Cell Cycle Analysis by Fluorescence-Activated Cell Sorting.
For fluorescence-activated cell sorting analysis, cells were washed twice in 1× PBS, trypsinized with 1 ml of trypsin-EDTA, centrifuged, and washed in 1× PBS once more. Next, cells were resuspended in 250 μl of 1× PBS and 750 μl of prechilled (−20°C) 100% ethanol, which was added dropwise while cells were gently vortexed. To allow for proper fixation, cells were kept on ice for at least 30 min, then centrifuged at 1000 rpm for 10 min at 4°C, washed twice in PBS, and resuspended in 1 ml of PBS and RNaseA treated for 30 min in a 37°C water bath. Finally, before fluorescence-activated cell sorting analysis, cells were incubated with propidium iodide and scanned by flow cytometry using a Becton-Dickinson Excalibur.
Enhanced chemiluminescent images of immunoblots were analyzed by scanning densitometry and quantified with the BIOQUANT NOVA imaging system (BIOQUANT NOVA PRIME Measurement Software). Values are expressed as arbitrary intensity units, measuring the integrated absorbance (IOD) as a formula that uses the sum of the negative log 10 of the intensity of the foreground pixels (IFi) divided by the intensity of the background pixels (IBi) [IOD = Σn − log (IFi/IBi)], n = total number of significant pixels, IFi = intensity of a significant pixel in the object on the foreground image, IBi = intensity of the corresponding pixel on the background image.
KLF6 Binds Cyclin D1.
We have identified a cyclin E/A consensus-binding motif at the COOH terminus (amino acids 279–283) in KLF6. Within this motif is the sequence ZRXL, where Z and X are typically basic (23, 24). The NH2 terminus of KLF6 contains a number of leucine-rich repeats, including a highly conserved 11-residue stretch with the consensus sequence LxxLxLxxNxL that typically contributes to protein-protein interactions (25, 26). Taken together, these features suggested that KLF6 has the potential for protein-protein interactions, possibly binding one or more cyclins.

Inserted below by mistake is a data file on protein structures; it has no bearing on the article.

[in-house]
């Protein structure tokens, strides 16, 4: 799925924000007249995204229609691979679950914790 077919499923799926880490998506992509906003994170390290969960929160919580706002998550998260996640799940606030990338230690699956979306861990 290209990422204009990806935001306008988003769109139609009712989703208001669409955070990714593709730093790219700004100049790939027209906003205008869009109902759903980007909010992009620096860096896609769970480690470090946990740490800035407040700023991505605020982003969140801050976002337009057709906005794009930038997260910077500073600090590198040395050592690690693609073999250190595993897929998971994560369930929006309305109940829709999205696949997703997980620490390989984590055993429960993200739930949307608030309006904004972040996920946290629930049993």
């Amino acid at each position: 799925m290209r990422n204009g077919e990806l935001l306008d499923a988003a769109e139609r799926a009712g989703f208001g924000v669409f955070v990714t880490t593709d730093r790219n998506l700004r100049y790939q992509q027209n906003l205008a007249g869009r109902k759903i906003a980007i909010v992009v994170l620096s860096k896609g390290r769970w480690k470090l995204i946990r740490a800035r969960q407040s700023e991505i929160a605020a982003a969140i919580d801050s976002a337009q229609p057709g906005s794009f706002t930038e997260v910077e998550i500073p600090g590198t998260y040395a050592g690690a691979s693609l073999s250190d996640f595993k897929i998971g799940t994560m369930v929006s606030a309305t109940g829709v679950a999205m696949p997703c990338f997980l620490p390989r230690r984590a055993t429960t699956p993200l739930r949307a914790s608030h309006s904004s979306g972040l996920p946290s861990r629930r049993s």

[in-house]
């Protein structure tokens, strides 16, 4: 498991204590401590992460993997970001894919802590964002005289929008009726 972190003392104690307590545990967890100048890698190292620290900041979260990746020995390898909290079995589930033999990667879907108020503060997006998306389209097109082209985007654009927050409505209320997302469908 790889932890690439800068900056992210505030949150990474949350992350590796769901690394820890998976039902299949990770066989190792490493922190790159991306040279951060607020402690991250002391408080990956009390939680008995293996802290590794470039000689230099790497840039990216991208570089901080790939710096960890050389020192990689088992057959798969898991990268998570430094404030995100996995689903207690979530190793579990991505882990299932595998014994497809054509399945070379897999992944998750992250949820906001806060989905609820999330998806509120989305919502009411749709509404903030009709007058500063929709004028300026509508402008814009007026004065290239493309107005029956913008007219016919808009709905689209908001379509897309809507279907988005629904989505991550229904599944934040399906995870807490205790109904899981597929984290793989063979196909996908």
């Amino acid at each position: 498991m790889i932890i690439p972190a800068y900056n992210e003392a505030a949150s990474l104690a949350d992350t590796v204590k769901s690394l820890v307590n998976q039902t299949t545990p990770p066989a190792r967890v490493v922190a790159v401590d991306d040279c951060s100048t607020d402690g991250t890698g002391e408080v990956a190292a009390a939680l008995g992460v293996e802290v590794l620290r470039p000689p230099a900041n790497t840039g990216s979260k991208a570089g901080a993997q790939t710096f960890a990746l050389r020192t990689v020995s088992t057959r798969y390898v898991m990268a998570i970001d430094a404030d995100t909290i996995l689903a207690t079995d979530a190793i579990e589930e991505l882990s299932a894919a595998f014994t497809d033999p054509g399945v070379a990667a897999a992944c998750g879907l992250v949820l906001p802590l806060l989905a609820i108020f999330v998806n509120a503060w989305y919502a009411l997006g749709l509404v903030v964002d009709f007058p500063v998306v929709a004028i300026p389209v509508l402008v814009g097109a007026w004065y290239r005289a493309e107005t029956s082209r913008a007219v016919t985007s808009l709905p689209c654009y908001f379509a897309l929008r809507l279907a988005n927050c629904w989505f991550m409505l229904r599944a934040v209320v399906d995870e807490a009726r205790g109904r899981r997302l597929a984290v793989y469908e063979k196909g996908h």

We tested binding to cyclins D1, E and A by coimmunoprecipitation assays after cDNA transfection of FLAG-KLF6 and the respective cyclins into 293T human embryonic kidney cells. These cells were chosen initially because of their undetectable levels of endogenous KLF6 and cyclin D1 protein, thus minimizing nonspecific background interactions. Only cyclin D1 coimmunoprecipitated with FLAG-tagged KLF6 (Fig. 1,A). There was no specific binding of KLF6 to cyclins E or A under identical experimental conditions (data not shown). Specificity of binding was additionally confirmed in 293T cells by a reciprocal coimmunoprecipitation of human KLF6 with HA-tagged cyclin D1 (Fig. 1 A).
Moreover, we demonstrate that KLF6 interacts with cyclin D1 in a dose-responsive manner. Using NIH3T3 cells that stably express FLAG-tagged cyclin D1, KLF6 was ectopically expressed by transient transfection at incremental concentrations. Twenty-four h after transfection, whole cell extracts were prepared and subjected to IP-Western blot analysis to assess KLF6-cyclin D1 binding. Cyclin D1 was immunoprecipitated using anti-M2-FLAG agarose beads. As shown in Fig. 1 B, KLF6 was co-immunoprecipitated with cyclin D1 in a dose-responsive manner, corroborating binding specificity.
The physiological nature of the KLF6-cyclin D1 interaction was supported by evidence of binding between endogenous KLF6 and cyclin D1 proteins in HCT116 (colon carcinoma; Fig. 1,C, top panel) and U2OS osteosarcoma cells (Fig. 1,C, bottom panel) [additionally validated in Hep3B (hepatocellular carcinoma) and NIH3T3 cells; data not shown]. For each cell type, whole cell extracts were harvested 24 h after cells were seeded, and endogenous KLF6 protein was immunoprecipitated using a mouse monoclonal antibody specific to KLF6. Binding of endogenous cyclin D1 was detected by Western blot analysis as indicated in Fig. 1 B. Immunoprecipitations using nonimmune rabbit immunoglobulin (IgG) was used as a control for binding specificity.
KLF6 Inhibits Cyclin D1/cdk4 Activity.